• Have you ever felt rushed during a doctor’s visit? Most physicians don’t give their patients adequate time to explain the reason for their visit, according to a new study.  >> Read more trending news Researchers from the University of Florida, Gainesville, recently conducted a study, published in the Journal of General Internal Medicine, to explore clinical encounters between doctors and their patients. To do so, they assessed the initial few minutes of consultations between 112 patients and their medical practitioners between 2008 and 2015. The encounters they reviewed were videotaped in various clinics in the United States. >> Heart attack sufferers more likely to survive if doctor is away, study says The scientists observed whether doctors invited patients to set the agenda with questions such as “What can I do for you?” They also took notes on whether patients were interrupted while answering questions and in what manner. After analyzing the results, they found that 36 percent of patients were able to set the agenda. However, they were interrupted 11 seconds on average after beginning their statements. Those who were not interrupted finished speaking after about six seconds.  >> Medical errors kill almost as many as heart disease, doctors say They said primary care doctors allowed more time than specialists as specialists generally know the purpose of a visit.  “If done respectfully and with the patient’s best interest in mind, interruptions to the patient’s discourse may clarify or focus the conversation, and thus benefit patients,” co-author Singh Ospina said in a statement. “Yet, it seems rather unlikely that an interruption, even to clarify or focus, could be beneficial at the early stage in the encounter.” >> Doctor burnout can cause major medical errors, study finds While they are unclear why doctors don’t allow patients to speak longer, they believe time constraints, not enough training on how to communicate with patients and burnout may be factors.  The scientists now hope to further explore their investigations on the ultimate experience of doctor visits and the outcomes.  “Our results suggest that we are far from achieving patient-centered care,” she says.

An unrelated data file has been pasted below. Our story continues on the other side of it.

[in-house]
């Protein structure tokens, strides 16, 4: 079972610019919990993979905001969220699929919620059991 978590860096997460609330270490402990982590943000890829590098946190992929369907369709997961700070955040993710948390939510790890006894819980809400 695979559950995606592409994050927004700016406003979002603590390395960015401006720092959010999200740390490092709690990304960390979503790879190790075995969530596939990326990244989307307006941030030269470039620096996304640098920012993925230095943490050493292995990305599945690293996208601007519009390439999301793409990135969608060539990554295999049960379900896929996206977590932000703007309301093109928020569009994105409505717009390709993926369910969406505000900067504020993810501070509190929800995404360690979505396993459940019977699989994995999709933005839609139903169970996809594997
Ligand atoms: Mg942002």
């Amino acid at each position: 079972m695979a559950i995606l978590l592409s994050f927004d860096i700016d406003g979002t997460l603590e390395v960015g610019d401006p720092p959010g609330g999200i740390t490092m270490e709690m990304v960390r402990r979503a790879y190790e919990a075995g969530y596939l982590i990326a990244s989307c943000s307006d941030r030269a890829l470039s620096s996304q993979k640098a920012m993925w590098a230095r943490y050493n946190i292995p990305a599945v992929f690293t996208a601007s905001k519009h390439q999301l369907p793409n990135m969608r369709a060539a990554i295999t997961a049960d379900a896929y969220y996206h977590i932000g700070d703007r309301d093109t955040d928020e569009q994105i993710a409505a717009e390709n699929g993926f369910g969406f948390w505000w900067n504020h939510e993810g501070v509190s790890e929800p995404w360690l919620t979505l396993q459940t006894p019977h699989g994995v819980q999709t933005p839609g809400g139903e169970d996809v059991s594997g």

• A 32-year veteran of the Dallas Police Department died early Saturday after he was hit by a suspected drunken driver during a funeral escort, authorities said. >> Read more trending news Senior Cpl. Earl “Jamie” Givens died early Saturday while he and other officers were escorting the body of Senior Cpl. Tyrone Andrews from Laurel Land Funeral Home to East Texas, police said. Andrews died of cancer, The Dallas Morning News reported. Givens was stopped Saturday morning with his motorcycle’s emergency lights on when he was struck by a fast-moving Kia Sportage, authorities said. Givens, who was assigned to DPD’s traffic unit in 2012, was blocking traffic to an Interstate 20 on-ramp when he was hit, according to police.  Givens’ fellow officers rendered aid to him before the Dallas Fire-Rescue Department arrived at the scene. However, police said, he was pronounced dead after he was taken to the Baylor University Medical Center. The driver of the Kia Sportage, whose name was not released, struck a concrete divider and stopped, according to officials. The 25-year-old man was arrested on suspicion of driving while intoxicated. Authorities continue to investigate the incident. Dallas police Chief Renee Hall asked for the public’s prayers Saturday during a news conference. “Keep the Givens family in your prayers,” she said. “Keep the Dallas Police Department in your prayers. Keep the city of Dallas in your prayers.”